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The geographical situation of Burundi
Burundi, a region of central Africa, is located between the 2°20' and the 4° 28' parallels of south latitude and between the 28° 50' and the 30° 53' meridians of east longitude. This country of 27.834 km2 is delimited by Rwanda in the North, Tanzania in the east and Zaire in the West. An old Precambrian plateau essentially constitutes it. This one has an average altitude of 1800m
The West border is part of the vast tectonic collapse: the Occidental branch of the "Rift Valleys" (+/- 800m) This region consists, in Burundi, of the valley of Imbo (70 km), crossed by the Rusizi River, which goes from the Kivu Lake to the Tanganyika Lake, of this last one and of a narrow coastal line. The width of this big rift varies considerably. It goes from 10 km width at the narrowest places of the Rusizi valley to 30 km in the lake region.
An almost continuous range of average mountains of which the highest peaks reach +/- 2700m separates de plateau and the "Rift Valley". This mountain ridge represents the borderline between the Zaire and Nil River basins. The west mountainside is a huge steep with a rough relief. It is characterized by an alternation of deep valleys and narrow mountain ridges. The hillside inclination often goes beyond 50 degrees. They are subjects to a high level of erosion and frequent landslides. In spite of this unfavorable situation, the region is highly populated and therefore largely developed. The mountainside, as well as the mountain ridges, is still partially covered by the ombrophilous forest and by some sort of a natural bamboo forest.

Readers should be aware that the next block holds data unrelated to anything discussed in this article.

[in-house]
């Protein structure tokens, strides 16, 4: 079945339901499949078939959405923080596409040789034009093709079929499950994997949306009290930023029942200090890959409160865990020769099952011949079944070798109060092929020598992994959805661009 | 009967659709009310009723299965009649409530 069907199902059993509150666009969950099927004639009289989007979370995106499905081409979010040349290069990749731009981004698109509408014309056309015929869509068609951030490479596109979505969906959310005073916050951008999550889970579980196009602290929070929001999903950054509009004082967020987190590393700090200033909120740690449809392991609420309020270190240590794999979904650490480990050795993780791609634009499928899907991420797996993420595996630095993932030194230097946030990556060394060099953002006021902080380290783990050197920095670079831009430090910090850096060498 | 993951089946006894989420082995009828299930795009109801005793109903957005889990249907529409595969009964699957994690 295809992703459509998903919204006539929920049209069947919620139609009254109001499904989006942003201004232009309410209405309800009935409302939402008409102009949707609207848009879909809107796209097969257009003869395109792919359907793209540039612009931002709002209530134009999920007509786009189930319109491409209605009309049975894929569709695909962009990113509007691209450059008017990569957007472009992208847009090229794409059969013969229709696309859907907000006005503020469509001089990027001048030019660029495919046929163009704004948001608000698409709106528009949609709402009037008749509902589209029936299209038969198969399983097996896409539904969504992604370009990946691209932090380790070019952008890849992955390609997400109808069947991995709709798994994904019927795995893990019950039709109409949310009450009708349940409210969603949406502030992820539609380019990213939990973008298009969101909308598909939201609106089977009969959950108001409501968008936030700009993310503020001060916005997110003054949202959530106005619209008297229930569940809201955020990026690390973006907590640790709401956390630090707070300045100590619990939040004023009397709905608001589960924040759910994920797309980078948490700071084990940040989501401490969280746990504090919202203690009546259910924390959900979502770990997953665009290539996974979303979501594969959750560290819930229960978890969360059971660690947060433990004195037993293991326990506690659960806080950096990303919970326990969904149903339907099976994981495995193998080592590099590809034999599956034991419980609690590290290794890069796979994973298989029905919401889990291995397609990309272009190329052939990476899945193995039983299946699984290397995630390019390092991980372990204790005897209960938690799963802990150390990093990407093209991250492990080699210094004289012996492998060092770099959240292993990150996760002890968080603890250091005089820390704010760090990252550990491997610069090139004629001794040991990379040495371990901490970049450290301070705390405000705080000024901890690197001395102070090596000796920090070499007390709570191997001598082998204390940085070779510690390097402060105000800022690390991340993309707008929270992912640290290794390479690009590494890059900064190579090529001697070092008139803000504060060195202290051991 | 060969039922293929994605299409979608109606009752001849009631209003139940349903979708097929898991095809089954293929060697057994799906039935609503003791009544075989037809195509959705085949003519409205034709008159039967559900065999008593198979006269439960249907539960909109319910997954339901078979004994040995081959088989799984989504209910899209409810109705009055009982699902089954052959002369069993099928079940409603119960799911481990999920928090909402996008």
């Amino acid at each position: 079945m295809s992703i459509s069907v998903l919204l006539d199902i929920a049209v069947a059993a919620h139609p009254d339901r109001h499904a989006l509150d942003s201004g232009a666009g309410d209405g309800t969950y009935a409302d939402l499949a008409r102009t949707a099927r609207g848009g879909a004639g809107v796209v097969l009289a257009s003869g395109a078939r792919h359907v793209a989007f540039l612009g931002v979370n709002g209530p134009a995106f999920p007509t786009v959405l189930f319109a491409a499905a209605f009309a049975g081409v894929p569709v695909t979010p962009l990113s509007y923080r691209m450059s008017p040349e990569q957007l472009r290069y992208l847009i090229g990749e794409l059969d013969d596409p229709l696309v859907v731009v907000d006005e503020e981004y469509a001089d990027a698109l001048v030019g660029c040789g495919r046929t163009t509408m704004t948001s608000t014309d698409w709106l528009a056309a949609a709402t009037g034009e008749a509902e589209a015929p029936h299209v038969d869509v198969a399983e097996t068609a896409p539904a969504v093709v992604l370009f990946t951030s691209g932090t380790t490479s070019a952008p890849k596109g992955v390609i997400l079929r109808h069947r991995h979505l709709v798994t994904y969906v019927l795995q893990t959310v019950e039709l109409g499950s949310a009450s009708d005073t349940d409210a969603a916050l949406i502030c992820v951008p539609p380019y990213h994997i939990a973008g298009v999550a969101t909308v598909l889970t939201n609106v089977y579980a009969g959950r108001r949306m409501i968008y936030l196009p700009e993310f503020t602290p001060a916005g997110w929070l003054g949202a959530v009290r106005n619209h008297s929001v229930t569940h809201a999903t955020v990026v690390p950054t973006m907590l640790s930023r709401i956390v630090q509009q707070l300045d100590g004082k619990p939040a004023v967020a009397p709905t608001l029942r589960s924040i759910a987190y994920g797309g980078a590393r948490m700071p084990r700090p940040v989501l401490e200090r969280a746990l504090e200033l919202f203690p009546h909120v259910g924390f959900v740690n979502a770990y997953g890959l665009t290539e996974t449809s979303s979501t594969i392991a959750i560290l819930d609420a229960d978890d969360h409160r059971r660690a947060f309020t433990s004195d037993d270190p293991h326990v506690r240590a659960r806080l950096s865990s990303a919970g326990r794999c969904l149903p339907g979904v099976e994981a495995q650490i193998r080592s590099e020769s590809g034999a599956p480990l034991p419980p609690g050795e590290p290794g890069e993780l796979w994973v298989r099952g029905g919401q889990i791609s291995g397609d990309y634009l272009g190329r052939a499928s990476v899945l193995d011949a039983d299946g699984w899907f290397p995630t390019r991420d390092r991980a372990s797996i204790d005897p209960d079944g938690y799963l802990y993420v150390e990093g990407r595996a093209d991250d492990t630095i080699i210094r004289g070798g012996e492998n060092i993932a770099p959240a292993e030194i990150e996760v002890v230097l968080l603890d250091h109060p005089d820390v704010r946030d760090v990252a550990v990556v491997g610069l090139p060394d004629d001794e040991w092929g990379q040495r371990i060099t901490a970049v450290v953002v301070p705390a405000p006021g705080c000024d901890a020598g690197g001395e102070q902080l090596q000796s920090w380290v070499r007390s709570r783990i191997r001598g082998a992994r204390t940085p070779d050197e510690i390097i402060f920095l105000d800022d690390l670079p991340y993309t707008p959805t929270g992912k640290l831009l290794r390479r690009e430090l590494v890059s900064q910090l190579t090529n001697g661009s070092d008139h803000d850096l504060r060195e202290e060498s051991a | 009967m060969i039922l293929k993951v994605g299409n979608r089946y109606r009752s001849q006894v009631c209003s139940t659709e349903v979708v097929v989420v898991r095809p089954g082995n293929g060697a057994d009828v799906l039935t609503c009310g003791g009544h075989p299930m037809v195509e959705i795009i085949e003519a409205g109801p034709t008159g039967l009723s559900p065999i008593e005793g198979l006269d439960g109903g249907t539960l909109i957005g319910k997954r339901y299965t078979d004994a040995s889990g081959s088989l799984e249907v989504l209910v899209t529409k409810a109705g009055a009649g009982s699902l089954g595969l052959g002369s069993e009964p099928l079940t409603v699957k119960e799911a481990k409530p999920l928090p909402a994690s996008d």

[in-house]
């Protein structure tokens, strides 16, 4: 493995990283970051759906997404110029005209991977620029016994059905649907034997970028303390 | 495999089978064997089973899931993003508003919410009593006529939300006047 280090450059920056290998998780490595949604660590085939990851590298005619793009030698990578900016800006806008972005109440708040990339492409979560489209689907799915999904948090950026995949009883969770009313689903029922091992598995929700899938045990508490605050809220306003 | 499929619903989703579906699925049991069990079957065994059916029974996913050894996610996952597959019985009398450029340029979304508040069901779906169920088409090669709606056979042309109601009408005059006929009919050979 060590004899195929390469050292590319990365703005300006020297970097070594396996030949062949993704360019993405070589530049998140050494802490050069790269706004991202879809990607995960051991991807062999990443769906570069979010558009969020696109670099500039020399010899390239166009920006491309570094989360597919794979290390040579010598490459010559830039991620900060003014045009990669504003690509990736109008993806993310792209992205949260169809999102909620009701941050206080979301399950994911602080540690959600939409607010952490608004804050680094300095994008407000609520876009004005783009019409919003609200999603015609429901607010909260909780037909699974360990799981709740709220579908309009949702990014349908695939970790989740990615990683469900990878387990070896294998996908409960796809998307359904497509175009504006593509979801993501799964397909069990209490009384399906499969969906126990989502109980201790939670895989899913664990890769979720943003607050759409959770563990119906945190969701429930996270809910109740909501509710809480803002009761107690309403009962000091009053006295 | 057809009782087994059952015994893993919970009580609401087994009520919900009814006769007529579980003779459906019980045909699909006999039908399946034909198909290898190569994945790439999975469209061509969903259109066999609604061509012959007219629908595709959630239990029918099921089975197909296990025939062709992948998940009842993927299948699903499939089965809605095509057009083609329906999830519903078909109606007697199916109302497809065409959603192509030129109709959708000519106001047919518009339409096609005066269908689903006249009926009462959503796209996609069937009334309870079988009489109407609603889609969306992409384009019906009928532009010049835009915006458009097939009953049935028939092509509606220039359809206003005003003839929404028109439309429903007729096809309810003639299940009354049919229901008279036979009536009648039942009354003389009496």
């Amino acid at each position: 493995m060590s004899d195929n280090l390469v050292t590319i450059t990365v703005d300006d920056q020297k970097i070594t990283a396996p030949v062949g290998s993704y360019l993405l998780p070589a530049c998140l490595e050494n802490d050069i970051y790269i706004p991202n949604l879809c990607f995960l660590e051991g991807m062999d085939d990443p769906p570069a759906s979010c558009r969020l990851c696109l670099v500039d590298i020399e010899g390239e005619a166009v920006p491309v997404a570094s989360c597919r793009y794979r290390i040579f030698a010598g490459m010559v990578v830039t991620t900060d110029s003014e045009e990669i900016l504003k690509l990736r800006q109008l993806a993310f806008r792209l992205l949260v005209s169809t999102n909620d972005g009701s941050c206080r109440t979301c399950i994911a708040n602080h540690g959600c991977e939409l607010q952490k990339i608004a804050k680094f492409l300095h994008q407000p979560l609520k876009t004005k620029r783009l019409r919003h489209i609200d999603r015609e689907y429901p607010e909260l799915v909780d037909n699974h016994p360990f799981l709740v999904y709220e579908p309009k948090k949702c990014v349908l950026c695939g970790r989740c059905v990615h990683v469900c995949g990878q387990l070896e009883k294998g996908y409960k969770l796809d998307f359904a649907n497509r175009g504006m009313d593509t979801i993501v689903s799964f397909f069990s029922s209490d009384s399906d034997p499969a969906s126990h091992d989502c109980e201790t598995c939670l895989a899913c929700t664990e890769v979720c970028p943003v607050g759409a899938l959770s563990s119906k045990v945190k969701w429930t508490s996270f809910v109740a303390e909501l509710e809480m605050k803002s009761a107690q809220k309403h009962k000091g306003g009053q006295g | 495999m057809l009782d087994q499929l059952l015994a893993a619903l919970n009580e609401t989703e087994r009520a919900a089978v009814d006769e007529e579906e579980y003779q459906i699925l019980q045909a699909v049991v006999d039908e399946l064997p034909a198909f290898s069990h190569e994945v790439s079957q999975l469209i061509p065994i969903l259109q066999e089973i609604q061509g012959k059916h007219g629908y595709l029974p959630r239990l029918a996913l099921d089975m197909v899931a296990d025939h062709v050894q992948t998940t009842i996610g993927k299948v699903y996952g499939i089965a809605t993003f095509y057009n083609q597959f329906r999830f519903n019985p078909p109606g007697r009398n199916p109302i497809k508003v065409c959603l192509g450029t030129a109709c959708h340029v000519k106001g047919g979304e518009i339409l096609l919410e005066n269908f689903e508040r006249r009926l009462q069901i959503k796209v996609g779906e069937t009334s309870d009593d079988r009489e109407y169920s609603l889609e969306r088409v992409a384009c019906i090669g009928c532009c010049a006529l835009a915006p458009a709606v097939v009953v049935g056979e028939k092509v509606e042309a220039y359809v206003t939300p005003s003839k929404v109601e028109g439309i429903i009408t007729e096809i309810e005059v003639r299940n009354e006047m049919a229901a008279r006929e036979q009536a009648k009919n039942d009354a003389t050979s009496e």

The east mountain versant smoothly links with the central high plateau region, which is crossed by lazy streamed big rivers. This round hills region is especially favorable for harvest, in particular in the heart of valleys, and for breeding, in the grassy heights. The Habitat is scattered but permanent, the traditional Rugo, a round hut with a fence, is bound to disappear. Rectangular clay huts, typical of the African landscape, replace it. The natural vegetal shelter has disappeared. Nevertheless some medicinal plants have been preserved. This region is the traditional Burundi. This is the Kings' territory where their big domains, which they almost never left, were spread. In the past, most of the population was living round the present villages of Kayanza, Ngozi, Bukere, Muramvya and Gitega. Those were the places where the wealthy people were the mightiest and where the liege peace was most guaranteed. This was certainly one of the reasons why the population was so high in this region. Another one results from a, for Africa, relatively healthy climate, which eases some of endemic and tropical diseases.
Finally, some other factors such as favorable rainfalls (1300 to1600 mm a year) and the presence of clay and fertile grounds, which thanks to harvest techniques and the constant coming of natural fertilizer from the big bovines' cattle, allowed two to three harvest a year. At the bottom east of the Zaire-Nile peak, we could find, from North to South, the most biggest of this domains: Mbuye, Bukeye, Muramvya and Kiganda. At last, in the east, the region of the high plateaus goes downhill in the huge Tanzanian plain by a rung of 400 m height, interrupted by deep faults. The plain of the Mosso, with a formerly low population but nowadays subject to a intensive growing of the population due to a demographic explosion, constitutes the Tanzanian region. In the past, a population classified as being different from the one on the high plateaus inhabited the Mosso region.